Micturition involves passive, low pressure filling of the bladder during the urine storage phase
Voiding requires coordination of detrusor contraction with urinary sphincter relaxation.
Peripheral innervation of the urinary tract:
Sympathetic innervation (T11-L2) arises in the thoracolumbar outflow of the spinal cord, whereas the parasympathetic (S2-S4) and somatic innervation originates in the sacral segments of the spinal cord.
CNS pathways involved in micturition:
Neural pathways that control lower-urinary-tract function are organized as simple on–off switching circuits that maintain a reciprocal relationship between the urinary bladder and the urethral outlet. Storage reflexes are activated during bladder filling and are organized primarily in the spinal cord, whereas voiding is mediated by reflex mechanisms that are organized in the brain
Bladder filling and the guarding reflex:
Throughout bladder filling, the parasympathetic innervation of the detrusor is inhibited and the smooth and striated parts of the urethral sphincter are activated, preventing involuntary bladder emptying. This process is organized by urethral reflexes known collectively as the ‘guarding reflex’. They are activated by bladder afferent activity that is conveyed through the pelvic nerves, and are organized by interneuronal circuitry in the spinal cord
In the fetus, before the nervous system has matured, urine is presumably eliminated from the bladder by non-neural mechanisms; however, at later stages of development voiding is regulated by primitive reflex pathways that are organized in the spinal cord. As the human CNS matures postnatally, reflex voiding is eventually brought under the modulating influence of higher brain centres. In adults, injury or disease of the nervous system can lead to the re-emergence of primitive reflexes.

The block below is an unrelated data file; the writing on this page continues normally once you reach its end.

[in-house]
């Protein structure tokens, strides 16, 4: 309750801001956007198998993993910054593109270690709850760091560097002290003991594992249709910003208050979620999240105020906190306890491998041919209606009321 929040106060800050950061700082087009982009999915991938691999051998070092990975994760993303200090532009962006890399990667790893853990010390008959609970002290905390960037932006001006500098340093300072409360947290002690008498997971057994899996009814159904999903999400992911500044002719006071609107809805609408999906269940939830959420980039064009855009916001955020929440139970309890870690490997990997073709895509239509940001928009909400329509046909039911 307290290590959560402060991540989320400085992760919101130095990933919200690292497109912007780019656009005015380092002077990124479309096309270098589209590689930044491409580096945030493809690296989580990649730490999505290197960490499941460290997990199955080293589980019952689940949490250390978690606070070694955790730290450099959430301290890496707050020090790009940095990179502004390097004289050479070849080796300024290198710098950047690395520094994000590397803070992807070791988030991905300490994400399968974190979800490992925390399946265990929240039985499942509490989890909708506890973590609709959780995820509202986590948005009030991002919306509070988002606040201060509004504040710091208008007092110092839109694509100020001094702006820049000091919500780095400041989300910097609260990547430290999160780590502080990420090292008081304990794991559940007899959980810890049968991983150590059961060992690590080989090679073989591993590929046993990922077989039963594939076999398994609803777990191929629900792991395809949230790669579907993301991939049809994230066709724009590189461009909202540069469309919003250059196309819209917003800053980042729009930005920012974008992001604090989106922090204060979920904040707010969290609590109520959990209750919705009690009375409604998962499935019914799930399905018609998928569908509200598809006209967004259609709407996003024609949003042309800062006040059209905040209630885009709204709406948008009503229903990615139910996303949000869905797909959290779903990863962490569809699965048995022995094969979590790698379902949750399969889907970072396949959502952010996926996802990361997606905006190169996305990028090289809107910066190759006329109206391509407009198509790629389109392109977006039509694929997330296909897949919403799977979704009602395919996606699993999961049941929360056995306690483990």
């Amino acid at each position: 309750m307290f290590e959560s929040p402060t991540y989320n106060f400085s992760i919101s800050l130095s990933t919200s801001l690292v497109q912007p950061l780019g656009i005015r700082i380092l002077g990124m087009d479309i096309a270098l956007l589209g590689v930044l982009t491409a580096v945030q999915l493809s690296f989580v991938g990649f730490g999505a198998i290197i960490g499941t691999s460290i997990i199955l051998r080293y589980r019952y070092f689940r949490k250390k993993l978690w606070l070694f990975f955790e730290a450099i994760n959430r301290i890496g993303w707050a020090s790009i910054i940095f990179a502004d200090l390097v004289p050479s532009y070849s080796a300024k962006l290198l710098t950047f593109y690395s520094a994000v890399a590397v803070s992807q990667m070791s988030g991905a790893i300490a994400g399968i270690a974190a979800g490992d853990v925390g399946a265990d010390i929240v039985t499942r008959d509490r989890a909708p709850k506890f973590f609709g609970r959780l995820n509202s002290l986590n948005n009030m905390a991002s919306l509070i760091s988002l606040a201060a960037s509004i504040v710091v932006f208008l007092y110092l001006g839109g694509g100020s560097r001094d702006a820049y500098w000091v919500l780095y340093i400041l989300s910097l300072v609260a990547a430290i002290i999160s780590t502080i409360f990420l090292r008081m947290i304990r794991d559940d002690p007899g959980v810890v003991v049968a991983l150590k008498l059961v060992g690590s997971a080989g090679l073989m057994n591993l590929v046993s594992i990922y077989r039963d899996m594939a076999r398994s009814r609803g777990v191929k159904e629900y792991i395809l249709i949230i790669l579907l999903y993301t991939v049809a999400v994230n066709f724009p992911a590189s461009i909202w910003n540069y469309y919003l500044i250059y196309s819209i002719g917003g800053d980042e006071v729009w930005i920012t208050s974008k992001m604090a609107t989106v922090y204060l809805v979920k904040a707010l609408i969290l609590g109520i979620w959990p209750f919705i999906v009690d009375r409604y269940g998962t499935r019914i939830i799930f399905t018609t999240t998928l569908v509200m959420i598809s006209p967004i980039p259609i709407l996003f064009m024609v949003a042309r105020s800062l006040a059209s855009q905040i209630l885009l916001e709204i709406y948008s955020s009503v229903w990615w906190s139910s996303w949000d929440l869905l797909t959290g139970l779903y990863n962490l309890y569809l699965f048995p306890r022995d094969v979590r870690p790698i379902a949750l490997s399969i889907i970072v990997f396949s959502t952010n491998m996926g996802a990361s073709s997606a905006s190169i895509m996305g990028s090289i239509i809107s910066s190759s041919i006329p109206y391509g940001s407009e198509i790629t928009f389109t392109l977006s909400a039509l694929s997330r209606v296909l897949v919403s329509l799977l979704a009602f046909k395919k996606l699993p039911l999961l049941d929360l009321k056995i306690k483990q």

Disturbance to the normal micturition process as a result of neurological damage or disease is known as neurogenic bladder (NGB).
Spinal cord injury (SCI):
SCI rostral to the lumbosacral level eliminates voluntary and supraspinal control of voiding, leading initially to an areflexic bladder and complete urinary retention, followed by a slow development of automatic micturition and neurogenic detrusor overactivity (NDO) that is mediated by spinal reflex pathways. However, voiding is commonly inefficient owing to simultaneous contractions of the bladder and the urethral sphincter (detrusor–sphincter dyssynergia)
Deafferentation (sensory fibres cut off): Reflex contractions abolished and bladder distended, thin-walled and hypertrophied
Complete denervation (afferent & efferent fibres cut off): Bladded initially distended, later shrinks and hypertrophies
Madersbacher classification system:
Based on tone of bladder and urinary sphincter
The clinical findings typically correlate with the location of the lesion along the efferent (motor) or afferent (sensory) portions of the sacral arc pathway, alone or in combination.
Motor neurogenic bladder: Preserved sensation of bladder fullness and an inability to empty
Efferent lesion that selectively spares afferent transmission to supraspinal centers
Sensory neurogenic bladder: Can void but have decreased sensation
Pure afferent lesion
Short term complications:
Urinary tract infections (UTI)
Long term complications:
Refractory urinary incontinence
Progressive upper urinary tract damage due to chronic, excessive detrusor pressures
Only method that can objectively assess the function and dysfunction of the LUT
Magnetic resonance urography (MRU):
Other causes of urinary dysfunction
Pelvic & sacral fractures
Infectious neurologic process
The management of neurogenic bladder varies depending on the predominant symptoms but may involve behavioral modification, clean intermittent catheterization, pharmacotherapy, intradetrusor onabotulinumtoxin A injections, or major reconstructive surgery including bladder augmentation and urinary diversion.
Intermittent self- or third-party catheterization is the gold standard for the management of NGB, The average frequency of catheterizations per day is 4-6 times and the catheter size should be 12–14 Fr. (French)